Rep. Rebecca Roeber (R) of Lee's Summit, Missouri has proposed a bill to expand charter reach; the state has basically confined charter schools to the Kansas City and St. Louis districts. But response to the bill has not been exactly a slam dunk.
The bill would allow charters to open in communities of greater than 30,000 people or an accredited-without-provisions school district. The feelings about the bill are tight enough that both sides were feeling cautiously optimistic.
Her voting record is-- well, she tried to expand charters in 2017, voted against the authority of local government to set minimum wage, voted to keep language that says marriage is only between a man and a woman (but voted against closing the loophole that allows a sexual predator to avoid criminal charges by marrying their teenaged victims), and voted for Right-to-Work in the state. She appears to be married to Barefoot Rick, a well-known barefoot runner and Christian speaker. Nine days ago she was left in serious condition after the car she was driving crossed the center line and hit another head on.
Roeber's position on charters has been pretty simple:
This idea about how education works is not reflected by reality, and lots of Missourians know it. Editorials have suggested that charters need to work better before any expansion is considered. In fact, an encouraging number of folks get exactly why charter expansion is a bad idea. The head of the Missouri School Boards Association notes that school districts are governed by elected school board members who live in the district and pay taxes there. Charter schools should operate under the same regulations, he said. “They receive public dollars, but they are not accountable to taxpayers like traditional schools." He's not alone:
David Sciarra, executive director of the Education Law Center, a nonprofit think tank for school funding equity, said Missouri’s charter law is extremely weak and in urgent need of overhaul. He suggested that lawmakers appoint independent experts to conduct a thorough examination of the existing charter program.
“The state has to get it right,” he said.
Other legislators have tried to blunt some of the problems with the bill:
Sen. Lauren Arthur, D-Clay County, proposed an amendment Tuesday to allow voters at school board elections to “approve the operation of the charter school in the district.”
“We’re saying that a charter school opening in a school district will have an impact on that district, and if you’re someone that lives in that area ... I think there is a good reason for you to have some say on whether or not a charter school would open in your district,” Arthur said.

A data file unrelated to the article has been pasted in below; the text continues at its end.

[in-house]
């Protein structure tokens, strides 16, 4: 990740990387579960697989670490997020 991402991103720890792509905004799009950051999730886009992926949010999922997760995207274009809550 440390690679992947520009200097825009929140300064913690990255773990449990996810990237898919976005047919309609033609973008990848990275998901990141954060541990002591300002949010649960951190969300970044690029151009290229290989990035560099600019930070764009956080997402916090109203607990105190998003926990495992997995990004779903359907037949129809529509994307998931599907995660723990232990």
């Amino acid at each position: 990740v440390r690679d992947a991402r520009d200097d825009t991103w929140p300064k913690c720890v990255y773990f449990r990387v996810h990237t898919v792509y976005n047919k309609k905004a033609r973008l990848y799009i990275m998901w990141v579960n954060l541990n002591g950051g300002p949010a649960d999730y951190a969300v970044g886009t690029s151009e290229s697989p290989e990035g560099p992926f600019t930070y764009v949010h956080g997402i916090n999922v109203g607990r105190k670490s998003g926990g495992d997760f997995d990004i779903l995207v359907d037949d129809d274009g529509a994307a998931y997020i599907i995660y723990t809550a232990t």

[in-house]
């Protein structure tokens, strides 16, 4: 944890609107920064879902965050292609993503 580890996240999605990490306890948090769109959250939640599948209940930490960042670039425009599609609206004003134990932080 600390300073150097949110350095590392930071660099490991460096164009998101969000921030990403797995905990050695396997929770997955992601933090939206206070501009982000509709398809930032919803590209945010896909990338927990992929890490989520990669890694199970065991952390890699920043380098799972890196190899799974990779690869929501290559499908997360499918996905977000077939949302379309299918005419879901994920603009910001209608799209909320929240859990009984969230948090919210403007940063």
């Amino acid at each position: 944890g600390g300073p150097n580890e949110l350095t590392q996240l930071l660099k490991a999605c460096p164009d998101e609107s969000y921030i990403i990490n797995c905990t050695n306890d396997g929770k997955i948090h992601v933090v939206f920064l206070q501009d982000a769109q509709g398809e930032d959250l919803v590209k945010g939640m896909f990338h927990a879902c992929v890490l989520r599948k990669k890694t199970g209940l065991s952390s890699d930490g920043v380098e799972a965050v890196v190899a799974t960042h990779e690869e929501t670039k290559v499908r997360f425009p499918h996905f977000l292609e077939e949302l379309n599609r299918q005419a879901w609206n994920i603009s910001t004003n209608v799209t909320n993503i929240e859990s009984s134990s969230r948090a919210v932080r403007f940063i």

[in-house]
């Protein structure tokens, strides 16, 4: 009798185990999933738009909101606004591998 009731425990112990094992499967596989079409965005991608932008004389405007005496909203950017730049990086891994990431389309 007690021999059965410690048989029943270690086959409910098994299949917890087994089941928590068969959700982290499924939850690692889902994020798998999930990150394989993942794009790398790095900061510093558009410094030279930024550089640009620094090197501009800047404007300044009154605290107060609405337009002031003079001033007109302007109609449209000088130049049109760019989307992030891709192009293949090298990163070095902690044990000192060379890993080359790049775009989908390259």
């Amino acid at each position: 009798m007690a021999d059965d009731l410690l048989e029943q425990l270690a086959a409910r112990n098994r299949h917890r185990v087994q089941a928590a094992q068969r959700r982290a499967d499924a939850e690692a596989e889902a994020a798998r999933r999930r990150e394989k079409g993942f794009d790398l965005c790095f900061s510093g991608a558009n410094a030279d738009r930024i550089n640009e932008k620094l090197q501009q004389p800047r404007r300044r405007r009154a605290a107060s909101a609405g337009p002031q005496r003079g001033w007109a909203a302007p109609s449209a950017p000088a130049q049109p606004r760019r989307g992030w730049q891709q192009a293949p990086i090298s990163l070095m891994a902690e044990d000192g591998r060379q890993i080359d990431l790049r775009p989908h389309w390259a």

Another legislator tried to remove the open enrollment portion of the bill.
Then Tuesday of this week, the bill hit another roadblock-- an honest-to-goodness bipartisan filibuster. Sen. Doug Libla, R-Poplar Bluff, filibustered for over two hours Tuesday. He focused on the success rate of Missouri’s charter schools and the costs taxpayers would pay for failed charter schools. And he was joined by an assortment of legislators from both parties.
According to the Missouri Department of Education, only 67% of Missouri's charter schools have stayed open. For charter proponents this is, of course, a feature and not a bug-- the invisible hand of the market is supposed to be opening and shutting schools left and right, and that is supposed to be a good thing. Yet it leaves students hanging, sometimes mid-year, and it leaves taxpayers footing the bill for schools that don't even exist any more, like having to make payments on a car that your teenaged child wrapped around a tree and totaled.
Missouri's charters don't do a great job and cost taxpayers a bunch of money. Expansion under this bill would also involve stripping local voters and taxpayers of any voice in what happens with charters in their area.
At the moment the bill appears to still just sort of sitting there. It's a good reminder that education issues have ceased to be clearly GOP or Democratic-- the question is, do you support public education for all, or not? Missourians who care about public education and local control might want to call their elected representatives and voice an opinion here.